From 5-8 November, a team from NZ Avocado interacted with more than 6000 attendees at the Taste of Auckland festival held at Western Springs, Auckland. Over the course of six sessions during the four days of the festival, attendees who visited NZ Avocado’s stand were treated to an ‘Instagram worthy’ setting where we performed cooking demos, handed out recipe cards and booklets, as well as various delicious and beautiful looking avocado samples.     During the weekend we aimed to connect with avocado loving consumers and inspire them to try new avocado recipe ideas. We also gave them tips on how to pick the right avocado and how to correctly store avocados at various stages of ripeness.   Our stand was designed to look like a real life kitchen – bright, modern and eye catching. One wall of the stand was covered in images of delicious looking avocado dishes, while the other wall depicted a kitchen background with a window looking out onto an avocado orchard. Our Amazing Anytime bright blue was everywhere on our stand, making it one of the first stands that attendees eyes were drawn to as they walked through the festival entrance. The "kitchen” was artfully decorated with avocados displayed in glass bowls, cut flowers in vases, and various complementary ingredients for the samples being shared – making our stand look a feast for the eyes as well as the stomach.  Clean-eating, avocado loving and MotivateMe NZ founder Makaia Carr joined us during the Friday and Saturday afternoon sessions. She spent her time chatting to the audiences about her love for avocados while she demonstrated three trendy avocado recipes – a breakfast smoothie, avocado bliss balls and guacamole.  We had a selfie competition running during the weekend to invite interaction via social media. Visitors to our stand were encouraged to take a selfie somewhere on our stand, post it to social media and use the hashtag #nzavocado – by doing this they went into the draw to win an amazing avocado bliss ball prize pack.  Over 20,000 keen foodies enjoyed the beautiful sunny weather throughout the entire weekend. Those who visited our stand were eager to try the delicious avocado samples we had on offer – avocado with either cherry tomatoes or smoked salmon on toast, an avocado and blueberry breakfast smoothie, guacamole, avocado bliss balls, avocado and white chocolate tarts, and avocado crème filled cherry tomatoes. We had a lot of support from our loyal ‘Friends of NZ avocados’ – Go Nutz, Vogels, and NZ King Salmon – as well as support from new ‘Friends of NZ avocados’ – Beekist, Whitakers, Sujon Berries, RealFoods NZ, Down at the Farm, and Fire Dragon Chillies.   We received fantastic feedback from visitors in regards to our stand and everyone seemed to enjoy the avocado samples they tried – we had people coming back for more! Visitors to our stand had many questions about avocados and were very interested in our industry.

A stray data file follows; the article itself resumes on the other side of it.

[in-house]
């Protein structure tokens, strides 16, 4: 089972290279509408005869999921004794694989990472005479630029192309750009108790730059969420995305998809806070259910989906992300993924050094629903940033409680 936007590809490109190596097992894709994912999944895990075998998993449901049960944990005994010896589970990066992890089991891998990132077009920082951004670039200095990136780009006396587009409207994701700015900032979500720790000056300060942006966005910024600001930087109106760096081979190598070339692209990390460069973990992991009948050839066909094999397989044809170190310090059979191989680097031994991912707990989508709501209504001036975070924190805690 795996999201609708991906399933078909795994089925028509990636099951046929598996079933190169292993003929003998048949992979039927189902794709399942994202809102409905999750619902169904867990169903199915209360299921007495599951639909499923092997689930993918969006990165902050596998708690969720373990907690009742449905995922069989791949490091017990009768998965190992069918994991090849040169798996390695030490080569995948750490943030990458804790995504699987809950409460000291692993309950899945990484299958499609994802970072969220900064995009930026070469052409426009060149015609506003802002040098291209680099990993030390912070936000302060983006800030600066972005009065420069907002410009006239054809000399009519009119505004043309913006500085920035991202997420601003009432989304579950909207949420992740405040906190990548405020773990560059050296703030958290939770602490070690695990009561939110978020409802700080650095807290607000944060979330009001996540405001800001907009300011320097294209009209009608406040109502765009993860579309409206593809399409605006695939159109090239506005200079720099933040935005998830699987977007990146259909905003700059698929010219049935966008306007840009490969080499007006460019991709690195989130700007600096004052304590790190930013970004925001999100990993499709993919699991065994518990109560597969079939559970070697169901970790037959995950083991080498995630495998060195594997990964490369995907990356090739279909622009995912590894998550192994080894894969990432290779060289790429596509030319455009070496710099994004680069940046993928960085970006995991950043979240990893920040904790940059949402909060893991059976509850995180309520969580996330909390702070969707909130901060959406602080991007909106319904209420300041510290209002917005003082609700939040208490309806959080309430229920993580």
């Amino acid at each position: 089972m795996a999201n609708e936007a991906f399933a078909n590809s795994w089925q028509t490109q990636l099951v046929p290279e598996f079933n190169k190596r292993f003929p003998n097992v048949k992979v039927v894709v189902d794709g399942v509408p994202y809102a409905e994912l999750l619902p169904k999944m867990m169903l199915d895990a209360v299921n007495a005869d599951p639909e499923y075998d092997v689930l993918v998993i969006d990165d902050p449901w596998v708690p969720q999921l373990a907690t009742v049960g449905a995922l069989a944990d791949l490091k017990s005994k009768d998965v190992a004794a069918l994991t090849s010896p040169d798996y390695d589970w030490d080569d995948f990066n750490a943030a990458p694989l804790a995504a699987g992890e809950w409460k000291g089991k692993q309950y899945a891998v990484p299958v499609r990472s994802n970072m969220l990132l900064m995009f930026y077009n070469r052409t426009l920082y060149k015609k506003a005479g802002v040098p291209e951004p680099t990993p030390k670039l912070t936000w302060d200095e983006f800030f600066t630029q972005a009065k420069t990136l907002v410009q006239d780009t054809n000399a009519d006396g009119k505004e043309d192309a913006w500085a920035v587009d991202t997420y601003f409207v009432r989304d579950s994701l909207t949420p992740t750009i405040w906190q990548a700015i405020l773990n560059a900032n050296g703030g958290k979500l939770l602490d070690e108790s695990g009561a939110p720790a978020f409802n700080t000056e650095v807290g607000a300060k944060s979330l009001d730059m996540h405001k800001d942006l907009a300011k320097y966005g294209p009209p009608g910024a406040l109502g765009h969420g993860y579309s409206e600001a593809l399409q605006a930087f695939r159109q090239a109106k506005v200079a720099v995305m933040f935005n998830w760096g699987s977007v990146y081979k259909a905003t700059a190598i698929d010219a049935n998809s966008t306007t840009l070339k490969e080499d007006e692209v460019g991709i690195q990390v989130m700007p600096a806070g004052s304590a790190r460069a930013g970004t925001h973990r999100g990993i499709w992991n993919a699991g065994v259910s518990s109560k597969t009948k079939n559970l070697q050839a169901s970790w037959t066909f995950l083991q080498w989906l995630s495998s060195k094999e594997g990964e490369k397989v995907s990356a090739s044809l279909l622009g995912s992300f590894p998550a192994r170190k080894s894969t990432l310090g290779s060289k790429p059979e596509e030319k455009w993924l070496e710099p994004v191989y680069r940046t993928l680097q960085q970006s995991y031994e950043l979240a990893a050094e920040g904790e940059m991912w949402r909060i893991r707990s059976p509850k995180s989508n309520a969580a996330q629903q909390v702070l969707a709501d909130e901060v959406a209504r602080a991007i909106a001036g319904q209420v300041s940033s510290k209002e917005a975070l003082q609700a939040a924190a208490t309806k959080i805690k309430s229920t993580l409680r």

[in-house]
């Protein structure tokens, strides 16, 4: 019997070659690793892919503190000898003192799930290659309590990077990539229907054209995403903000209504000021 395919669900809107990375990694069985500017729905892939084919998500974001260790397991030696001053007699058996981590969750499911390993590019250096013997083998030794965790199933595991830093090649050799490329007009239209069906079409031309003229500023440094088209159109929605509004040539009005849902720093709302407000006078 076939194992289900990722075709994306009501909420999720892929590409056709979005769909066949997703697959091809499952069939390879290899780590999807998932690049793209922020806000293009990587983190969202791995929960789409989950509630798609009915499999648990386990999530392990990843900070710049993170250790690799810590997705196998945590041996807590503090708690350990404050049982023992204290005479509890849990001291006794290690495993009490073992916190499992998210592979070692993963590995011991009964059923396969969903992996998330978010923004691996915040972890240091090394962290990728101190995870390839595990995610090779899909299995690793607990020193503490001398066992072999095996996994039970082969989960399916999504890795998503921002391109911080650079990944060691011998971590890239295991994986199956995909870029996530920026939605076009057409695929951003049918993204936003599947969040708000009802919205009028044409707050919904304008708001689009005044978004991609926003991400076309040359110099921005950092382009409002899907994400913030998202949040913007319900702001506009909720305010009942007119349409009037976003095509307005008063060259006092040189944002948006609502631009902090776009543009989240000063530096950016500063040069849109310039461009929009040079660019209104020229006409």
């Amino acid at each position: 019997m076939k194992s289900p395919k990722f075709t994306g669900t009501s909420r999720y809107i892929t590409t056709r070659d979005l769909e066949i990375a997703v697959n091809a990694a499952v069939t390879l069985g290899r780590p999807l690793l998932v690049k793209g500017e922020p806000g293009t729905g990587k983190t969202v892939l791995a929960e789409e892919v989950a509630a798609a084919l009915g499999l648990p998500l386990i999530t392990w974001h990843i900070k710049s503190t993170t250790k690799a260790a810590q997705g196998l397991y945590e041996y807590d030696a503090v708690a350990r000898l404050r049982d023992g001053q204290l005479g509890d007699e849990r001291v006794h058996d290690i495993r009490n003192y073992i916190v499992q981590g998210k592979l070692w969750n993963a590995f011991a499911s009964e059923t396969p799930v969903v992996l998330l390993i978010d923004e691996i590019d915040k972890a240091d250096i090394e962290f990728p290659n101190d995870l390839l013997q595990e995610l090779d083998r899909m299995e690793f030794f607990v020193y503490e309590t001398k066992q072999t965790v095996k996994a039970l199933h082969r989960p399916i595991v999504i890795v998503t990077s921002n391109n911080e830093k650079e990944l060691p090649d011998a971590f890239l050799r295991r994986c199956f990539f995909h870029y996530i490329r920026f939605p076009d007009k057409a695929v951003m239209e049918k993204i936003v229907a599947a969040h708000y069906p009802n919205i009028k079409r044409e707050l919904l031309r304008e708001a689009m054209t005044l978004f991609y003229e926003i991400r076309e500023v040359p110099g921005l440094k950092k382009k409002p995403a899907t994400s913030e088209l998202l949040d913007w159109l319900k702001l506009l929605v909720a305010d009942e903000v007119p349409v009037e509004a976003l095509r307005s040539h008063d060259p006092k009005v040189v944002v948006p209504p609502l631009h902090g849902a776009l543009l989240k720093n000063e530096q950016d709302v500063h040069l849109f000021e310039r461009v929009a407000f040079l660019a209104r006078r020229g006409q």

Kick start your kids' healthy eating habits with avocado pizza

School  holidays are a great time to experiment  in the kitchen and encourage your kids to eat new foods – and avocados should be  top of the list of healthy things to try.  Avocados are a nutritional powerhouse and their creamy texture appeals to children of all ages. They are full of fibre to help energise and sustain busy youngsters. Plus they are also sugar-free, low in salt and a source of ‘good fat’ which is important for a healthy heart.  Eating avocados can also help your child’s body absorb more vital nutrients from other foods they consume. Avocados contain more potassium per 100 grams than a banana, and are a source of folate and antioxidants – that’s why they’re considered ‘nature’s superfood’.  While some kids are reluctant to eat anything green, pizza is always a winner. Try this delicious Avocado Pizza recipe to get your kids in the kitchen these school holidays so they can learn how to become healthy Avo-heroes! Avocado and Bacon Pizza Avocado and bacon go so well together on pizza, and this recipe is one that the kids will love to make and eat! Makes 2 pizzas, enough to serve 3-4 people Prep time: 20 minutes 40 minutes rising time for the dough           Cook time: 12-15 minutes Pizza base (makes 4 pizza bases) 1 cup (250ml) warm water 1 tablespoon active dried yeast 1 teaspoon sugar450g high grade flour 1 tablespoon olive oil1 teaspoon salt Toppings 1 x 400g can crushed or pureed tomatoes 1 red capsicum, sliced 2 cups grated mozzarella cheese 2 avocados, sliced 200g bacon, cut into pieces and fried ½ red onion, very thinly sliced To make the pizza dough, put the warm water in a mixing bowl and add the yeast and sugar. Stir gently. Leave in a warm place until the yeast has dissolved and the mixture is frothy. Mix well.  Place the flour, olive oil and salt in a large mixing bowl. Add the yeast mixture and mix well to form a dough (note: there may be some left over flour in the bowl once you’ve formed the dough, this is fine). Knead the dough for 10 minutes until smooth and elastic, then place in an oiled bowl. Cover with a tea towel or clingfilm and place in a warm place to rise until doubled in bulk (about 40 minutes). Once it has risen, knock back the dough and divide into 4 even pieces. This recipe uses 2 pizza bases so you can refrigerate or freeze the other 2 pieces of dough (wrapped well in clingfilm) to use at a later date. Alternatively you can cook all four pizzas, and just double the amount of toppings listed above! Preheat oven to 230degC. If you have them, place two pizza stones on separate shelves in the oven to preheat. Alternatively preheat 2 oven trays. Get them really hot (this helps the bases crisp up on the bottom). Lay each pizza base on a sheet of baking paper and roll them out to get a nice thin base. Spread tomato sauce over each base, leaving an edge for the crust. Sprinkle over mozzarella and arrange red capsicum and red onion on top. Carefully lift up the baking paper with the pizza on top and place on hot preheated stone or tray. Cook the pizza until the base is crisp and the cheese is melted and golden, about 12 minutes. Take pizzas out of the oven and arrange slices of avocado and bacon on top. Slice and serve!   About New Zealand Avocado The New Zealand avocado industry is the third largest fresh fruit export from New Zealand. NZ Avocado Growers' Association Inc. (NZAGA) and Avocado Industry Council Ltd (AIC) – collectively NZ Avocado, operates under the Horticultural Export Authority Act to set mandatory industry standards for all fruit exported from New Zealand. NZ Avocado also facilitates access for avocados to off shore markets. NZ Avocado works with the industry to promote New Zealand avocados and provide technical information to all growers of which there are over 1,350 based mainly in the Bay of Plenty and Northland.